Nervous Conditions - Passage (Dorris)

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Comment closely on the following passage, paying particular attention to the presentation of the European people and Tambu’s thoughts about them.

The given passage extracted from bildungsroman novel “Nervous Conditions” by Tsitsi Dangarembga must be placed in context to the remainder of the novel in order for a complete analysis to take place. Tambu’s father is refusing to send Tambu to the local Mission School, as he believes he has inadequate finances. In knowledge of this, Tambu’s determination drives her into cultivating an area of earth of which she proceeds to grow vegetables to sell in the town in order to acquire the necessary funds to attend the Mission School. Tambu in this passage is attempting to sell the maize of which she has grown to passing Europeans. Tambu presents to the reader her negative thoughts surrounding the appearance of the European people and her thoughts towards them as people in the community.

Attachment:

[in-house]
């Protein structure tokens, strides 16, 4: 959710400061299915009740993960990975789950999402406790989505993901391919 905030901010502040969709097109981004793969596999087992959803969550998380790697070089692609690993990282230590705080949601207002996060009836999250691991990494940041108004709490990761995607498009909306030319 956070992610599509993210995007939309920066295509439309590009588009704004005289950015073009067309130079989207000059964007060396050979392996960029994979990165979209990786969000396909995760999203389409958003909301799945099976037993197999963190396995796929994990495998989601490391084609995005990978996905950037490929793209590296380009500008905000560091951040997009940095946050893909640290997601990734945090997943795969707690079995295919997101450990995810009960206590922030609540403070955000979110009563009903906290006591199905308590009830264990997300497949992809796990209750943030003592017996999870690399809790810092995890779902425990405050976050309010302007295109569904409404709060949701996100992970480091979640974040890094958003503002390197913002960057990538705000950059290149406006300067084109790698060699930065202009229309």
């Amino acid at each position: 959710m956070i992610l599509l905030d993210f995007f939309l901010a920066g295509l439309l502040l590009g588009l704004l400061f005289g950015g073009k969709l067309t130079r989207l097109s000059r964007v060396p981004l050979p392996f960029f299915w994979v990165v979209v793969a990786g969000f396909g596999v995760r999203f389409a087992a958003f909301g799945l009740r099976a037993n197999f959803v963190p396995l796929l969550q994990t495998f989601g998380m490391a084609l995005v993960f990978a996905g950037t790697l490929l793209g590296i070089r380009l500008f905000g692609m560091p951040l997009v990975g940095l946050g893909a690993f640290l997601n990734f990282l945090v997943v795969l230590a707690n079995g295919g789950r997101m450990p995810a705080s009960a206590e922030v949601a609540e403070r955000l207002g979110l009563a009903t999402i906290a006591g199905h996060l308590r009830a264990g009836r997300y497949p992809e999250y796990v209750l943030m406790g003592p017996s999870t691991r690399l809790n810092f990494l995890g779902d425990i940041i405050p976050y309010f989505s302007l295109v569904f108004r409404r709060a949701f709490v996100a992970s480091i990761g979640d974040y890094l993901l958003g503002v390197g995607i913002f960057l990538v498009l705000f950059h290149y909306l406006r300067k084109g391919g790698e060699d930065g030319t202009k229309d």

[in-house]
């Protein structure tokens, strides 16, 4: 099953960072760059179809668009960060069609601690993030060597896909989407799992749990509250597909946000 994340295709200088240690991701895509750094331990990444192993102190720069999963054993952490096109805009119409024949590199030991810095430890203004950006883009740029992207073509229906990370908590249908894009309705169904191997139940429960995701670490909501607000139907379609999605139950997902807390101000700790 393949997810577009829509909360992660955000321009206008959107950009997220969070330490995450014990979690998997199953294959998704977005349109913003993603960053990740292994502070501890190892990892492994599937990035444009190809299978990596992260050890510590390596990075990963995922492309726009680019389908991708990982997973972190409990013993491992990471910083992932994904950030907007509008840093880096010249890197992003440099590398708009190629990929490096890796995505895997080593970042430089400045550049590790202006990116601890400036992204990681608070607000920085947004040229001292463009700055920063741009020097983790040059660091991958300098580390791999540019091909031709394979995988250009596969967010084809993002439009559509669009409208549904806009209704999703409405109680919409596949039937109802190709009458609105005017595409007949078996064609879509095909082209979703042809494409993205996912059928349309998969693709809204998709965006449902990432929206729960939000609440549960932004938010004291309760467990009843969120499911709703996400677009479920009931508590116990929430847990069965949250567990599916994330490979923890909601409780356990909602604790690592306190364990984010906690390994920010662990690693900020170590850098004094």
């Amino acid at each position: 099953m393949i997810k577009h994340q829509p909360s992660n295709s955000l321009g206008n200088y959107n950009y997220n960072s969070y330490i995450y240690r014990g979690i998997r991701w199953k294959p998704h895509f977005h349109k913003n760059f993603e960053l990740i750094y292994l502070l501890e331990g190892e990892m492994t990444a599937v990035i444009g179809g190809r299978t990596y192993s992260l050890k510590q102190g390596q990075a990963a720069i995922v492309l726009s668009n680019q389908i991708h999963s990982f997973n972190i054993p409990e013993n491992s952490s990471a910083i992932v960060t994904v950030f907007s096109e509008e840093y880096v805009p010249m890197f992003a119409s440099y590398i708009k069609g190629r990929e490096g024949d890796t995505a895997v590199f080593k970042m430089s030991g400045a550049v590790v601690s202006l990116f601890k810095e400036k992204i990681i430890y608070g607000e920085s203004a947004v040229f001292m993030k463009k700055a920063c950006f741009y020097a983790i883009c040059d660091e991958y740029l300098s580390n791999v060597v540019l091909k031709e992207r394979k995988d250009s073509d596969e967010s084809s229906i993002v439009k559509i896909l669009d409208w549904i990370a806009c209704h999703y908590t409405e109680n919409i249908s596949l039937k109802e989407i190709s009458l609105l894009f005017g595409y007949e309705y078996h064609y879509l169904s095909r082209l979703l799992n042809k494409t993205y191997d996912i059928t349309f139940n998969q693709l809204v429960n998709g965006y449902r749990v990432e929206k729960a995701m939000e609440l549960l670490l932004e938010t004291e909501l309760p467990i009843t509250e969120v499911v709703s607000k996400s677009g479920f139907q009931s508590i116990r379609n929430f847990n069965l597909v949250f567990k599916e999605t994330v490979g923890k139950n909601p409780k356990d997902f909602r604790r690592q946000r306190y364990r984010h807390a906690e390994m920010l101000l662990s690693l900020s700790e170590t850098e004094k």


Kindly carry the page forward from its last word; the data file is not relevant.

The presentation of the European people focuses around the idea of unappealing physical features. Due to the fact that Tambu had lived in a small village for the vast majority of her childhood she little exposure to differing races, ideas and traditions. As a result of the limited knowledge Tambu was able to gain she had little choice but to take the Europeans in the town as a representative of the entire white community. Tambu is shown to be of concern as to the physical appearance of the Europeans as she states “I did not like the way they looked, with their skin hanging in papery folds from their bones, malignant-looking brown spots on their hands, a musty, dusty, sweetish odour clinging around the woman like a haze.” In conjunction with this description another member of the white community was described as “beefy”. These are evident to be physical appearances of which Tambu had yet not been accustom to or were not shown to be accepted in remote ‘shona’ areas such ash her remote village and perhaps trademarks of the ‘white’...
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